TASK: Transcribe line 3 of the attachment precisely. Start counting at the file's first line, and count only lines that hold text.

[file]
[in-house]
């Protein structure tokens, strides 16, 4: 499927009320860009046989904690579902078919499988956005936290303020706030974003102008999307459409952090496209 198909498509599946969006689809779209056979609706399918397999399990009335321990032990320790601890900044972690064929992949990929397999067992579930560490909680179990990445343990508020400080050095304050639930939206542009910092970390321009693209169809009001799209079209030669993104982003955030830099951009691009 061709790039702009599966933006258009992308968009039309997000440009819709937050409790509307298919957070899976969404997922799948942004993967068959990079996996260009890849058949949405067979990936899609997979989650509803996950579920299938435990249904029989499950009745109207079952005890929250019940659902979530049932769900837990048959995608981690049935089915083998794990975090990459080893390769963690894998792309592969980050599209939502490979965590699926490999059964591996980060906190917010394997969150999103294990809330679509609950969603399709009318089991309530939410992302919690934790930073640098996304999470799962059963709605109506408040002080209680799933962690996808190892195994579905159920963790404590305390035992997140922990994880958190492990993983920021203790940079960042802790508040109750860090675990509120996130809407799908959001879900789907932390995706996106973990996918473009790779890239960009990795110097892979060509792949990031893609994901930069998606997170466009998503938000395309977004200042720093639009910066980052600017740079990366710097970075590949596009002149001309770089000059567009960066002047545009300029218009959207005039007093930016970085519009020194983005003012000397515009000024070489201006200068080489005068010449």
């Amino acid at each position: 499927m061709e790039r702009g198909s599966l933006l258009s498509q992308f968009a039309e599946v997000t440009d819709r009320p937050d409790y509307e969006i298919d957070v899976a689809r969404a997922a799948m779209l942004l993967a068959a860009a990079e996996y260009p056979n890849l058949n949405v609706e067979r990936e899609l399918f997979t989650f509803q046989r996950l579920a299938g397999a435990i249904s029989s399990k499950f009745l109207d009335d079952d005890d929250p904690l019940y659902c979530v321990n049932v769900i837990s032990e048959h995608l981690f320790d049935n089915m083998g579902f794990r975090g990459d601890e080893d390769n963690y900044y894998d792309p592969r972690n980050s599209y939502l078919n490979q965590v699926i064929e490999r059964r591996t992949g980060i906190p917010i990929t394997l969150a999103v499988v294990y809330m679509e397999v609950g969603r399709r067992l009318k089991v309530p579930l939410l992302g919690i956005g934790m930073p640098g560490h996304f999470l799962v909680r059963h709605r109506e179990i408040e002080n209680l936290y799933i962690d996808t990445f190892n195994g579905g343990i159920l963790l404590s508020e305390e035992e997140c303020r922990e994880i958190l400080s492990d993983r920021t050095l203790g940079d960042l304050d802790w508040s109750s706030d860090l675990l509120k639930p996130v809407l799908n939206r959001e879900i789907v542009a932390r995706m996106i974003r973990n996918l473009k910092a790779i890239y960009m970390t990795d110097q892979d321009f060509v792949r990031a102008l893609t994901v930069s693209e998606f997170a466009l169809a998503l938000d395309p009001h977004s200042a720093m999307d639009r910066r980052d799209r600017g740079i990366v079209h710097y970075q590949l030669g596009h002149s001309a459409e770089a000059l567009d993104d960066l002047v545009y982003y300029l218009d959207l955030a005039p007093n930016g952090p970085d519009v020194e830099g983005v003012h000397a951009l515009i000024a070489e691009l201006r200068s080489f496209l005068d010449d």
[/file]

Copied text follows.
């Amino acid at each position: 499927m061709e790039r702009g198909s599966l933006l258009s498509q992308f968009a039309e599946v997000t440009d819709r009320p937050d409790y509307e969006i298919d957070v899976a689809r969404a997922a799948m779209l942004l993967a068959a860009a990079e996996y260009p056979n890849l058949n949405v609706e067979r990936e899609l399918f997979t989650f509803q046989r996950l579920a299938g397999a435990i249904s029989s399990k499950f009745l109207d009335d079952d005890d929250p904690l019940y659902c979530v321990n049932v769900i837990s032990e048959h995608l981690f320790d049935n089915m083998g579902f794990r975090g990459d601890e080893d390769n963690y900044y894998d792309p592969r972690n980050s599209y939502l078919n490979q965590v699926i064929e490999r059964r591996t992949g980060i906190p917010i990929t394997l969150a999103v499988v294990y809330m679509e397999v609950g969603r399709r067992l009318k089991v309530p579930l939410l992302g919690i956005g934790m930073p640098g560490h996304f999470l799962v909680r059963h709605r109506e179990i408040e002080n209680l936290y799933i962690d996808t990445f190892n195994g579905g343990i159920l963790l404590s508020e305390e035992e997140c303020r922990e994880i958190l400080s492990d993983r920021t050095l203790g940079d960042l304050d802790w508040s109750s706030d860090l675990l509120k639930p996130v809407l799908n939206r959001e879900i789907v542009a932390r995706m996106i974003r973990n996918l473009k910092a790779i890239y960009m970390t990795d110097q892979d321009f060509v792949r990031a102008l893609t994901v930069s693209e998606f997170a466009l169809a998503l938000d395309p009001h977004s200042a720093m999307d639009r910066r980052d799209r600017g740079i990366v079209h710097y970075q590949l030669g596009h002149s001309a459409e770089a000059l567009d993104d960066l002047v545009y982003y300029l218009d959207l955030a005039p007093n930016g952090p970085d519009v020194e830099g983005v003012h000397a951009l515009i000024a070489e691009l201006r200068s080489f496209l005068d010449d």